European Primary Care Cardiovascular Society

Lowest risk of outcomes in HFpEF associated with SBP of 120-129 mmHg

Systolic Blood Pressure in Heart Failure With Preserved Ejection Fraction Treated With Sacubitril/Valsartan

Literature - Selvaraj S, Claggett BL, Böhm M et al., - J Am Coll Cardiol. 2020 doi: 10.1016/j.jacc.2020.02.009.

Introduction and methods

Hypertension is common in patients with heart failure with preserved ejection fraction (HFpEF) and can lead to left ventricular hypertrophy, diastolic dysfunction, abnormal ventricular arterial coupling, and end-organ damage. It has been presumed that blood pressure (BP) control could be related to improved outcomes [1-3]. Society guidelines recommend a systolic BP (SBP) of <130 mmHg in patients with HFpEF [4,5]. There is, however, little evidence that supports this recommendation. It has remained unclear to which extend SBP control influences clinical outcomes. Furthermore, it is not known whether BP lowering is associated with clinical benefit and the relationship between BP reduction and biomarkers in HFpEF is not well established. This study assessed the prognostic role of baseline SBP and mean achieved SBP in patients with HFpEF in PARAGON-HF. Moreover, the relationship between SBP reduction with clinical outcomes and biomarkers was investigated, and it was assessed whether the treatment effect of sacubitril/valsartan was mediated by SBP reduction.

PARAGON-HF was a randomized, double-blind, parallel group, event-driven trial that investigated the efficacy and safety of sacubitril/valsartan vs valsartan in patients with HFpEF [1]. In this study data from 4,795 trial participants (average age was 73 ± 8 years, 52% were women, 82% were white) were analyzed. The primary composite outcome of this analysis was total (first and recurrent) hospitalizations for HF, and CV death. Other efficacy outcomes included CV death, total HF hospitalizations, myocardial infarction or stroke, all-cause mortality, and a renal composite outcome (decrease in eGFR of ≥50%, development of end stage renal disease, or death due to renal failure). The safety outcome was dose reduction or discontinuation. Baseline SBP and mean achieved SBP were grouped by quartiles (quartile 1: <120 mmHg; quartile 2: 120 to 129 mmHg; quartile 3: 130 to 139 mmHg; quartile 4: ≥140 mmHg). In addition, quality of life (using the overall summary score on the Kansas City Cardiomyopathy Questionnaire [KCCQ-OSS]), NT-proBNP, and high-sensitivity troponin T were assessed in a subgroup of participants with available data.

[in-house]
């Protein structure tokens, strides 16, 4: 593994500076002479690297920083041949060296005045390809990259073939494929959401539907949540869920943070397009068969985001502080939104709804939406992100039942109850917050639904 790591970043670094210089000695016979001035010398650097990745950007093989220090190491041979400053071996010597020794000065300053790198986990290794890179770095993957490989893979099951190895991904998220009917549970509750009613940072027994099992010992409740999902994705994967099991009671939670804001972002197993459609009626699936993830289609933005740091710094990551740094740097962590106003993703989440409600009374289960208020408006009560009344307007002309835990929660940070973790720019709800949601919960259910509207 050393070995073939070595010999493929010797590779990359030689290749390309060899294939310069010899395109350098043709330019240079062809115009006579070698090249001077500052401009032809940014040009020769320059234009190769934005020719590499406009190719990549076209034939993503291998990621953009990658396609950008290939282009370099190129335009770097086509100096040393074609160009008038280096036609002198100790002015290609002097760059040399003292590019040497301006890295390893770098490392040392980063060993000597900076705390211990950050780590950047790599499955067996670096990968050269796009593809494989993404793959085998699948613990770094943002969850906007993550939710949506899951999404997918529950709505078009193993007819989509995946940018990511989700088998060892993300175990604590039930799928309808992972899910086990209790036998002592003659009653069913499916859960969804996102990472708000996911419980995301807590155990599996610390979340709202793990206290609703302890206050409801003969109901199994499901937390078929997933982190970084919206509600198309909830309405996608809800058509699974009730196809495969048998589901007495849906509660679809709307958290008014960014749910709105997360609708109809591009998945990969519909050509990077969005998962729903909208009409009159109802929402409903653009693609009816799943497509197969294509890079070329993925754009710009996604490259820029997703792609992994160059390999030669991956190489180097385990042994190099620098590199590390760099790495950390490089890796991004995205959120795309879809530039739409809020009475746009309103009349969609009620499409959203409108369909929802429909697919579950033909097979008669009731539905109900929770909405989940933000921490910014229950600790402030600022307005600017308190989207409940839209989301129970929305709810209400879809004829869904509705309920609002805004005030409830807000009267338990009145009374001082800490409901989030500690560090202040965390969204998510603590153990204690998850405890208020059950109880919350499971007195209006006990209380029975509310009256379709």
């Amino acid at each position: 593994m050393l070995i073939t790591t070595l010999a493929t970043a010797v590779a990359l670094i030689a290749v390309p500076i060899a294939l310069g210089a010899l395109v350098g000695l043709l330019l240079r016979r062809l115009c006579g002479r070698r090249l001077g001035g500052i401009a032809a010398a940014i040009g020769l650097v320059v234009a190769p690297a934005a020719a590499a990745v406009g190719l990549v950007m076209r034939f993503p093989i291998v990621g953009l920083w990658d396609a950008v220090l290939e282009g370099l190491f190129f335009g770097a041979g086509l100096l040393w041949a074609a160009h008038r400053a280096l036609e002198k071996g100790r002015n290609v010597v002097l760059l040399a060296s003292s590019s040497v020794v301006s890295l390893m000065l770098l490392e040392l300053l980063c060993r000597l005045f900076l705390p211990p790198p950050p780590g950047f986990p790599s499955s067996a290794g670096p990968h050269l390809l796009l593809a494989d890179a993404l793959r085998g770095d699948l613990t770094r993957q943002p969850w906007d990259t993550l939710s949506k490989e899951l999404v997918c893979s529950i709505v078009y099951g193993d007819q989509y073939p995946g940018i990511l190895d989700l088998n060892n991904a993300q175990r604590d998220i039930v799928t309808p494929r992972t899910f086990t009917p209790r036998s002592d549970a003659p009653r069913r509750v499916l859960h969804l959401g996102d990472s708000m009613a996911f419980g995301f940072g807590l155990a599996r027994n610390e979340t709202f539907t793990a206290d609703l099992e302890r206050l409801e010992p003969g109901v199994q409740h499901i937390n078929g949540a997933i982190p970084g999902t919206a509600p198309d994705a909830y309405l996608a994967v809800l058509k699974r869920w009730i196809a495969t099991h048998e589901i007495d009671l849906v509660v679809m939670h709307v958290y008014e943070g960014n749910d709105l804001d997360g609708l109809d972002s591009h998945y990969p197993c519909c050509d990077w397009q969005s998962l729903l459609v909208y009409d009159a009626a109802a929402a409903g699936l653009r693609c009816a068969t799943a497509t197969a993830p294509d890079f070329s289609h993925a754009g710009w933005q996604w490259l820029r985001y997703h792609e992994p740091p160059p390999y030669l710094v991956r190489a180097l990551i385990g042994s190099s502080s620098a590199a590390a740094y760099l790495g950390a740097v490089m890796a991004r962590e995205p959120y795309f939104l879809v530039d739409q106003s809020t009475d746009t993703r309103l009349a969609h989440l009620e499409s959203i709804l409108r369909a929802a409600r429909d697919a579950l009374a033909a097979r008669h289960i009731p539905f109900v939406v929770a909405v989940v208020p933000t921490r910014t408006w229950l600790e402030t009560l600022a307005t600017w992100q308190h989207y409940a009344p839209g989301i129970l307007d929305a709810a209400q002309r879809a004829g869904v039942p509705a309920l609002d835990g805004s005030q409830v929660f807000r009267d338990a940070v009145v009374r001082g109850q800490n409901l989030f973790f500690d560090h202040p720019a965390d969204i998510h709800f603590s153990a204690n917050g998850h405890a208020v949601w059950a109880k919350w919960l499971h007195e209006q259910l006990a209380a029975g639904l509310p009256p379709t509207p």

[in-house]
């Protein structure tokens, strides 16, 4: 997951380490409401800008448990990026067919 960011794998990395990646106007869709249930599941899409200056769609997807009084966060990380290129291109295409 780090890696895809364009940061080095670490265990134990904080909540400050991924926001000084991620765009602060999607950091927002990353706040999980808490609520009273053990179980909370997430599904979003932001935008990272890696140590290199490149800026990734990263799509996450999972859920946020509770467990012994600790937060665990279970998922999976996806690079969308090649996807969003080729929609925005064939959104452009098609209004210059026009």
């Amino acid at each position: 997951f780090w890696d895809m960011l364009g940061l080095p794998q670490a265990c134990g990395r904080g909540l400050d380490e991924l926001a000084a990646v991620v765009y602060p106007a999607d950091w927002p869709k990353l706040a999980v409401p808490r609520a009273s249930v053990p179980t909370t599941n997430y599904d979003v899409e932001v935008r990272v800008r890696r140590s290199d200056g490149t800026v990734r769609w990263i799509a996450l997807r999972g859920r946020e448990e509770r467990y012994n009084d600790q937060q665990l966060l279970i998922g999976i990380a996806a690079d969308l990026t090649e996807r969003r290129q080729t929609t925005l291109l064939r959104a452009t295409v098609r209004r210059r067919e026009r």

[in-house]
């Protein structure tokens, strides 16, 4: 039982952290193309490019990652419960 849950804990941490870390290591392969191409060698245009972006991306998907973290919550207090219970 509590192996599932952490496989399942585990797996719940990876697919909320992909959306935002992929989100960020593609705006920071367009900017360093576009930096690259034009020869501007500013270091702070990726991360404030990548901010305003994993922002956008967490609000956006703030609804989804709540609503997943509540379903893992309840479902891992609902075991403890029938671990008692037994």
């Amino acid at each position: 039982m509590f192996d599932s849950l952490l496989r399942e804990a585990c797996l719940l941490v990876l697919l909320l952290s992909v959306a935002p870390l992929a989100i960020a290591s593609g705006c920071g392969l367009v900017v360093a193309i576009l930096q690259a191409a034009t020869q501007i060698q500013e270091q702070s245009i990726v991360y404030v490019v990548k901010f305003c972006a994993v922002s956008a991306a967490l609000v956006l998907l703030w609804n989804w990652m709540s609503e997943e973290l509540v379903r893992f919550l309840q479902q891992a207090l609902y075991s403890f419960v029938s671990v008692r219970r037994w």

Main results

Conclusion

Baseline and mean achieved SBP of 120 to 129 mmHg were associated with the lowest risk of adverse outcomes in patients with HFpEF. Sacubitril/valsartan reduced SBP by 5.2 mmHg (95%CI 4.4-6.0), compared with valsartan at 4 weeks and the SBP-lowering effect was higher in women than in men. SBP-lowering was associated with a modest reduction in NT-proBNP. The BP-lowering effect of sacubitril/valsartan did not account for the treatment effects on outcomes.

References

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